Interestingly, at no point during their podcast do these two dare to make specific predictions about the date of the Rapture. It’s just Real Soon Now and Any Day Now. The tribe is learning! At last!

What are the Endtimes?

The Endtimes is a set of beliefs common to evangelicals about the end of the world. The beliefs fit generally into the field of study called eschatology, which is the study of what the Bible says about the end of the world. But the Endtimes illustrate Low Christianity, being dearly-held folk beliefs, way more than High Christianity, which focuses more on scholarship and rigorous criticism.

In essence, the Endtimes is a nested bunch of conspiracy theories that seek to fit Bible verses into modern-day headlines. As world leaders get deposed or die, as regimes fade or come to life, as evangelicals’ tribal enemies morph into new forms and old ones get pushed aside, the “prophecies” that result change accordingly. Would-be prophets follow the news assiduously so they can better refine their prophecies.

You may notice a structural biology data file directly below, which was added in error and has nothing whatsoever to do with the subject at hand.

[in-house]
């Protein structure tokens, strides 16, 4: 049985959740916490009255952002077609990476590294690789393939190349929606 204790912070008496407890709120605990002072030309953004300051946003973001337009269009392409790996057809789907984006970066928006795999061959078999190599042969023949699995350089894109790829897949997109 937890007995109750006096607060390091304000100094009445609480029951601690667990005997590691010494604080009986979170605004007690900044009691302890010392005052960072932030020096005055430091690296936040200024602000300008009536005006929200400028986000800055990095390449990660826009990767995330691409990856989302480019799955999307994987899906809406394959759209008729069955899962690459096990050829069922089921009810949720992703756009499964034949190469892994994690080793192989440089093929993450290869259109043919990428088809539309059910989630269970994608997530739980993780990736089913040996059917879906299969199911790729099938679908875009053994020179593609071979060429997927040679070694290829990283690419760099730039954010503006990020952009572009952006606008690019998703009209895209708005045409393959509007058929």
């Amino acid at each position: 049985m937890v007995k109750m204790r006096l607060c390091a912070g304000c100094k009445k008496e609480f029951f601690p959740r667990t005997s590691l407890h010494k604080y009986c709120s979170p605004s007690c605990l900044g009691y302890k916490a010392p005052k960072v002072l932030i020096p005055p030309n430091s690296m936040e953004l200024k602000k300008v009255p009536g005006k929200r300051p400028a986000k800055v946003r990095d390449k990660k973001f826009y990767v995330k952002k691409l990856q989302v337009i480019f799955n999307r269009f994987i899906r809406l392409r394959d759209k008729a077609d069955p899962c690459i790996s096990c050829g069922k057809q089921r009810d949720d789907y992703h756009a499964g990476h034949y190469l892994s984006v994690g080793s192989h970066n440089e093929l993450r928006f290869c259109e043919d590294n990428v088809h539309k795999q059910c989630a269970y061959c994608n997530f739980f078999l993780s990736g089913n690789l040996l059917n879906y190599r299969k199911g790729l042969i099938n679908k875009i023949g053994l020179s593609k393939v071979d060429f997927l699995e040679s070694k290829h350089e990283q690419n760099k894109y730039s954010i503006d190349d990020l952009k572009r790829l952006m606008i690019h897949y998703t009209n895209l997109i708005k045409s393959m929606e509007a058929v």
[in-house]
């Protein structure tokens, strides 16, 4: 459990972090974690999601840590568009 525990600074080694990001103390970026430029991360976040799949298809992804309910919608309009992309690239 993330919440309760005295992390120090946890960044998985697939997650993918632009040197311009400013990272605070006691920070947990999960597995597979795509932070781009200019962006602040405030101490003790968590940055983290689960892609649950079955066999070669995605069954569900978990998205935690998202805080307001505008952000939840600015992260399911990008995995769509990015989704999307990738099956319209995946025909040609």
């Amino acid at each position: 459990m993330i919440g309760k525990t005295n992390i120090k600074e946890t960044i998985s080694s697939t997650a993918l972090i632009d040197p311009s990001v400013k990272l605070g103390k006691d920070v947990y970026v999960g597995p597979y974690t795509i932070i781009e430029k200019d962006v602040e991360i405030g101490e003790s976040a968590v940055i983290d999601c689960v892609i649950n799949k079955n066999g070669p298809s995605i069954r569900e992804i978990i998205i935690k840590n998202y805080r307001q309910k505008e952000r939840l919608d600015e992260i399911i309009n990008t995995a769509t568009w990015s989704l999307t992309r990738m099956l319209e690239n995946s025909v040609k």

More than anything else, they want to know when Armageddon and the Rapture will take place. The former term refers to the last big world war on Earth. The latter term refers to the belief that at some point during the world’s last seven years, Jesus will poof all the TRUE CHRISTIANS™ up to Heaven to be with him.

While the world inches closer and closer to Armageddon, TRUE CHRISTIANS™ can expect a vast persecution of them fer jus’ bein’ KRISchin. They call this persecution the Tribulation, and they imagine it will be worse than anything they have ever faced in their religion’s entire history.

Evangelicals are also very interested in figuring out who the Antichrist will be. They believe that this mythic figure, with lots of demonic help, will usher in the Endtimes.

How Rapture prophecies work

As a result, Endtimes prophecies always take the same form. They all follow the same bastardization of Daniel 9, commonly called “the 70 Weeks of Daniel“:

  • ZOMG! This headline tells us that [world leader/country] is [allegorical figure mentioned in the Book of Revelation]!
  • We’ve figured out who the capital-A Antichrist is! For real, this time! Really!
  • This major headline event is totally a reference to [event discussed in Daniel 9]! The Tribulation is coming fast! Expect to see guillotines in the streets any day now!